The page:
Music and Recording Features

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Jerome Harris Posted: Mar 12, 1999 0 comments
The genesis of this project goes back nearly 17 years, when my wife, Joan, and I moved into a brownstone floorthrough in Brooklyn. As we were about to sign the lease, our soon-to-be landlord said, "Oh, one more thing: your upstairs neighbor is a musician." This did not exactly discourage us from signing the lease, however, and soon I began to see a steady stream of musicians trudging up the stairs outside our apartment: Oliver Lake, Sonny Rollins, Pheeroan akLaff, Bob Moses, Marty Ehrlich, and a whole bunch of other people I was reading about in the jazz press. Just who was this guy?
Ida Levin Posted: Jun 18, 1998 0 comments
The Sessions: Wes Phillips
Wes Phillips Posted: Mar 03, 1998 0 comments
ARTURO DELMONI & NATHANIEL ROSEN: Music for a Glass Bead Game
J.S. Bach: Two-Part Inventions 1, 3, 6, 7, 9, 10, 13. Kodály: Duo for Violin & Cello. Giordani: Duetto II. Martinu: Duo for Violin & Cello. Handel: Passacaglia
Arturo Delmoni, violin; Nathaniel Rosen, cello
John Marks Records JMR 15 (CD). John Marks, prod.; Jerry Bruck, eng. DDD. TT: 62:34
Richard Lehnert Posted: Nov 13, 2012 Published: Jan 01, 1998 3 comments
A few conductors have perhaps equaled Georg Solti in their conducting of Richard Wagner's baton-breaking Der Ring des Nibelungen—Karl Böhm, Daniel Barenboim, Herbert Keilberth, and Reginald Goodall have all had coherent visions of the work which they were able to translate effectively to disc. But no one has ever equaled what Solti, producer John Culshaw, and what looks increasingly like a hitherto unsuspected golden age of Wagner singers, together accomplished: what is still the recording art's crowning achievement.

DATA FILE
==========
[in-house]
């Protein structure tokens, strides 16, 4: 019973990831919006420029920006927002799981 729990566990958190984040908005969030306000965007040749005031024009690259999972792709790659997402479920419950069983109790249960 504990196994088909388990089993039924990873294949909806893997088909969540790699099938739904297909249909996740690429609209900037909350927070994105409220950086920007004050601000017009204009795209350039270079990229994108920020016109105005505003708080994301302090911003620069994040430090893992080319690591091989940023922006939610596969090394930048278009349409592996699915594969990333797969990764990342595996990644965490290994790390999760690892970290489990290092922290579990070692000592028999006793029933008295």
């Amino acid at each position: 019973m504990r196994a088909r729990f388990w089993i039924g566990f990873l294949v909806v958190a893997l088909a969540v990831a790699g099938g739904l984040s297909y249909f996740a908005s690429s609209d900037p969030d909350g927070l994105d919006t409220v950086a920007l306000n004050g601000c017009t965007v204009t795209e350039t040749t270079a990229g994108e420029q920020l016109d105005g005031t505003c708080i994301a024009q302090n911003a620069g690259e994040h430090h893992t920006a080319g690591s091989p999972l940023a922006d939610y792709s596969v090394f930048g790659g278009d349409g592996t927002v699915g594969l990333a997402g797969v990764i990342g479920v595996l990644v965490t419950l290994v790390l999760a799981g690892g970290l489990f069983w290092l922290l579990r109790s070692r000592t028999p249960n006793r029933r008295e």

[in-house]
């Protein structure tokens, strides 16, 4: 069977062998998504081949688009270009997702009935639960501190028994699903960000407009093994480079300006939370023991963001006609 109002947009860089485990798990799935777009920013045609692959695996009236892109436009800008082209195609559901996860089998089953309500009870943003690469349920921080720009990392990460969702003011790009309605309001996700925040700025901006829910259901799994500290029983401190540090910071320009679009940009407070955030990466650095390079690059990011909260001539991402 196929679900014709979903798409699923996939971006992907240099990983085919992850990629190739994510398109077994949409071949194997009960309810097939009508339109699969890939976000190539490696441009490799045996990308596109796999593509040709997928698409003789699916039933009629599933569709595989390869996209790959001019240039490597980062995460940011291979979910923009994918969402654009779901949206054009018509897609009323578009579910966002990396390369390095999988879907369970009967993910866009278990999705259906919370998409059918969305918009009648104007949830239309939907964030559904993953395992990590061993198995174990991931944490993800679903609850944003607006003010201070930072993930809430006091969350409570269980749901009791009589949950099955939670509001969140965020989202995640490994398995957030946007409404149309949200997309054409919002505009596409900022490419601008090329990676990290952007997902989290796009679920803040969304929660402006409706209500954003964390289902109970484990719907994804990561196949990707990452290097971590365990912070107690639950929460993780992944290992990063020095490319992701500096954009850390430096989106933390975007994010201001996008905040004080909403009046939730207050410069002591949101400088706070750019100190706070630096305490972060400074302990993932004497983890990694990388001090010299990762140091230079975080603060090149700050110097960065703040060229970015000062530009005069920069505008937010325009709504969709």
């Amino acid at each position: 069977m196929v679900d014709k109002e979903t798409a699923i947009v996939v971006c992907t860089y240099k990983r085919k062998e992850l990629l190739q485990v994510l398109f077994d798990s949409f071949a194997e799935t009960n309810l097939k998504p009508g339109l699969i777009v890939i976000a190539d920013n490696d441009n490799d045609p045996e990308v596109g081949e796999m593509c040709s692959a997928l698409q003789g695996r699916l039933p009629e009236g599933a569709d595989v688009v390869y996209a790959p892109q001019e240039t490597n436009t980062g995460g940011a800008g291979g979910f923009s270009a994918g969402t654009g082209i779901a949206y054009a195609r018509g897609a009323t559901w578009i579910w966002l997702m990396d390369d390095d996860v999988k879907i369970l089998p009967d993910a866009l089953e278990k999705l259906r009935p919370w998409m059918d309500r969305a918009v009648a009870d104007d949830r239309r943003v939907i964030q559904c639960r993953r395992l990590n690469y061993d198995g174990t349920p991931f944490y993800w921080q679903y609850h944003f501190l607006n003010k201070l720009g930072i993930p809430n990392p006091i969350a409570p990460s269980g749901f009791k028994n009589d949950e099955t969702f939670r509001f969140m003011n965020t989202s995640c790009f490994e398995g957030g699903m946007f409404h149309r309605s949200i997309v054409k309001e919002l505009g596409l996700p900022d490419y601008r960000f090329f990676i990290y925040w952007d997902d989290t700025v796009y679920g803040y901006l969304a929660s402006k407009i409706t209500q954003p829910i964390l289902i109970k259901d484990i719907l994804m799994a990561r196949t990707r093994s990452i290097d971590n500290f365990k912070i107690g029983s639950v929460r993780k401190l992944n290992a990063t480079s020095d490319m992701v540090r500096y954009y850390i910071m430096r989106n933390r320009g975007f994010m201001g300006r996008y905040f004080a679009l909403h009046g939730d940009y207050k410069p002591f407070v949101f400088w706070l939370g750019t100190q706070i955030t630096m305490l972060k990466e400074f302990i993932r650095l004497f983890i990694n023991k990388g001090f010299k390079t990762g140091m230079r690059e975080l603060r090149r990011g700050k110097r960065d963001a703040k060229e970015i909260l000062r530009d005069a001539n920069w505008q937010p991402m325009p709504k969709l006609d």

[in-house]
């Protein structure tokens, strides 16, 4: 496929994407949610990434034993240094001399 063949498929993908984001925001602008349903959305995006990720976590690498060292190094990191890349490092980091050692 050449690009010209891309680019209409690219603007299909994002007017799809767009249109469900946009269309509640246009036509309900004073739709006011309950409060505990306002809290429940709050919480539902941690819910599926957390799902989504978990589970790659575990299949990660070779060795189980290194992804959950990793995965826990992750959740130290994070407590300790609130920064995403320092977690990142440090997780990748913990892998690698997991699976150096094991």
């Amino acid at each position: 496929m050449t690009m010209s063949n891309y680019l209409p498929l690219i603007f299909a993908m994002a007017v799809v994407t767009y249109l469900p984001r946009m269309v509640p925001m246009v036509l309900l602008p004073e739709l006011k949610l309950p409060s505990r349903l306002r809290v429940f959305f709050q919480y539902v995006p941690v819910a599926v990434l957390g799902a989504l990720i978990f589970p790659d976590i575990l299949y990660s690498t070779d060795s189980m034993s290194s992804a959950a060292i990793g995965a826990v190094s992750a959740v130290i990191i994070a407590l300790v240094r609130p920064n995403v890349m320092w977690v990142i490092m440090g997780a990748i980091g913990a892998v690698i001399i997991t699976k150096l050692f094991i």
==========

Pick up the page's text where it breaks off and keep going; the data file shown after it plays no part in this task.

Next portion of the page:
John Atkinson Posted: Jan 01, 1998 0 comments
"To be natural," Oscar Wilde said, "is such a very difficult pose to keep up."
John Atkinson Posted: Jun 11, 1997 0 comments
Thirteen Ways of Listening to a Recording Session (with apologies to Wallace Stevens): Wes Phillips
John Atkinson Posted: Mar 21, 1997 0 comments
There has been much argument in audiophile circles about whether an LP or a CD is a more faithful representation of a master tape. Although we recorded Robert Silverman's thrilling performance of the Liszt B-Minor Piano Sonata for CD release, we also had in mind to issue an LP. As the source for both would be the same, the question we can answer is: Will an LP cut straight from a 20-bit master tape via a Class A 20-bit DAC sound closer than a CD noise-shaped to 16 bits from the same 20-bit original?
Eric Bromberger Posted: Jan 12, 1997 0 comments
A musical highlight for us at Stereophile in 1995 was the opportunity to record several concerts at the world-famous Santa Fe Chamber Music Festival. The result was a Stereophile CD, Festival (STPH007-2), which features the original chamber version of Aaron Copland's Appalachian Spring, Darius Milhaud's jazz-inspired La création du monde, and the premiere recording of the 1995 Festival commission, Tomiko Kohjiba's The Transmigration of the Soul (see Stereophile, January 1996, Vol.19 No.1, p.132). We were pleased, therefore, to be asked back by the Festival in 1996. Once again we have produced a CD of live recordings, Serenade (STPH009-2), which features chamber works by Mozart, Brahms, and Dvorák.
John Atkinson Posted: Jun 08, 1996 0 comments
"Rarely, if ever, can this densely written sonata have been presented so lucidly with each note precisely in place...the dramatic and lyrical aspects were never slighted or taken for granted."